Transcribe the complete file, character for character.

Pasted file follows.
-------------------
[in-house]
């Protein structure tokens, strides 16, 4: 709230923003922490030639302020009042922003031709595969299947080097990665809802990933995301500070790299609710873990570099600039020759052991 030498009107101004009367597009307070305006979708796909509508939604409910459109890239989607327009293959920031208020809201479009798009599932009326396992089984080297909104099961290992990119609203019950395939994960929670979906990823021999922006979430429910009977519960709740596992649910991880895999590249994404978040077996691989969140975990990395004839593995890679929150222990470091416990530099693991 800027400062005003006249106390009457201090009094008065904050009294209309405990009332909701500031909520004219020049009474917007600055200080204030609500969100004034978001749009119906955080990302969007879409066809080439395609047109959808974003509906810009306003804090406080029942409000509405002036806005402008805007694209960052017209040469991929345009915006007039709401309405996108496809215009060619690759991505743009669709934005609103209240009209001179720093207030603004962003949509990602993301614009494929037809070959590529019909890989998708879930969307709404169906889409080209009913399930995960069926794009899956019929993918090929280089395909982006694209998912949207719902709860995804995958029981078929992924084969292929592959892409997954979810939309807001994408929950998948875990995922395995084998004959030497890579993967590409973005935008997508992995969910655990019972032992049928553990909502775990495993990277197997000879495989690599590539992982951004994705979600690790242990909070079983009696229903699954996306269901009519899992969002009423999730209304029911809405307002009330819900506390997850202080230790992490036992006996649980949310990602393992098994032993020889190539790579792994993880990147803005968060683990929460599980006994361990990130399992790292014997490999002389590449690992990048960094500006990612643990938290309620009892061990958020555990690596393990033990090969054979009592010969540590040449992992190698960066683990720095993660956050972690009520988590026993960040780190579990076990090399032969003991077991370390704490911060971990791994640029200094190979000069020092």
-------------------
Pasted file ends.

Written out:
[in-house]
């Protein structure tokens, strides 16, 4: 709230923003922490030639302020009042922003031709595969299947080097990665809802990933995301500070790299609710873990570099600039020759052991 030498009107101004009367597009307070305006979708796909509508939604409910459109890239989607327009293959920031208020809201479009798009599932009326396992089984080297909104099961290992990119609203019950395939994960929670979906990823021999922006979430429910009977519960709740596992649910991880895999590249994404978040077996691989969140975990990395004839593995890679929150222990470091416990530099693991 800027400062005003006249106390009457201090009094008065904050009294209309405990009332909701500031909520004219020049009474917007600055200080204030609500969100004034978001749009119906955080990302969007879409066809080439395609047109959808974003509906810009306003804090406080029942409000509405002036806005402008805007694209960052017209040469991929345009915006007039709401309405996108496809215009060619690759991505743009669709934005609103209240009209001179720093207030603004962003949509990602993301614009494929037809070959590529019909890989998708879930969307709404169906889409080209009913399930995960069926794009899956019929993918090929280089395909982006694209998912949207719902709860995804995958029981078929992924084969292929592959892409997954979810939309807001994408929950998948875990995922395995084998004959030497890579993967590409973005935008997508992995969910655990019972032992049928553990909502775990495993990277197997000879495989690599590539992982951004994705979600690790242990909070079983009696229903699954996306269901009519899992969002009423999730209304029911809405307002009330819900506390997850202080230790992490036992006996649980949310990602393992098994032993020889190539790579792994993880990147803005968060683990929460599980006994361990990130399992790292014997490999002389590449690992990048960094500006990612643990938290309620009892061990958020555990690596393990033990090969054979009592010969540590040449992992190698960066683990720095993660956050972690009520988590026993960040780190579990076990090399032969003991077991370390704490911060971990791994640029200094190979000069020092």